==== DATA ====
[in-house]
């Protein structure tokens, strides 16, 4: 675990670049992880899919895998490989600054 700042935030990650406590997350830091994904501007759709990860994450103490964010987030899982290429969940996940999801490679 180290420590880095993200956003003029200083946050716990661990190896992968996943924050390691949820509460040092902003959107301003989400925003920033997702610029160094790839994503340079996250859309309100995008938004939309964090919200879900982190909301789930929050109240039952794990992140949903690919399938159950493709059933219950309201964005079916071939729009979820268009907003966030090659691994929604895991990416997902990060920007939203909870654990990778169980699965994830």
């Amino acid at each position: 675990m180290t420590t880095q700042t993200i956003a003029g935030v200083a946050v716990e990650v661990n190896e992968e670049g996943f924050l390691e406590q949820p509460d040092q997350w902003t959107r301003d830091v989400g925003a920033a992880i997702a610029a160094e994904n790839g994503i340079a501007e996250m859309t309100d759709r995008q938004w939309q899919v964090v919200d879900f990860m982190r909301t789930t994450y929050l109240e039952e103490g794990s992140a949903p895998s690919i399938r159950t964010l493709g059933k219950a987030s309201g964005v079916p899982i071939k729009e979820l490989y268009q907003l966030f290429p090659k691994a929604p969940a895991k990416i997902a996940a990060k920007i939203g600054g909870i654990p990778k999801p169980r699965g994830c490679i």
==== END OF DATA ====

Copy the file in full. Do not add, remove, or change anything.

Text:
[in-house]
């Protein structure tokens, strides 16, 4: 675990670049992880899919895998490989600054 700042935030990650406590997350830091994904501007759709990860994450103490964010987030899982290429969940996940999801490679 180290420590880095993200956003003029200083946050716990661990190896992968996943924050390691949820509460040092902003959107301003989400925003920033997702610029160094790839994503340079996250859309309100995008938004939309964090919200879900982190909301789930929050109240039952794990992140949903690919399938159950493709059933219950309201964005079916071939729009979820268009907003966030090659691994929604895991990416997902990060920007939203909870654990990778169980699965994830």
């Amino acid at each position: 675990m180290t420590t880095q700042t993200i956003a003029g935030v200083a946050v716990e990650v661990n190896e992968e670049g996943f924050l390691e406590q949820p509460d040092q997350w902003t959107r301003d830091v989400g925003a920033a992880i997702a610029a160094e994904n790839g994503i340079a501007e996250m859309t309100d759709r995008q938004w939309q899919v964090v919200d879900f990860m982190r909301t789930t994450y929050l109240e039952e103490g794990s992140a949903p895998s690919i399938r159950t964010l493709g059933k219950a987030s309201g964005v079916p899982i071939k729009e979820l490989y268009q907003l966030f290429p090659k691994a929604p969940a895991k990416i997902a996940a990060k920007i939203g600054g909870i654990p990778k999801p169980r699965g994830c490679i």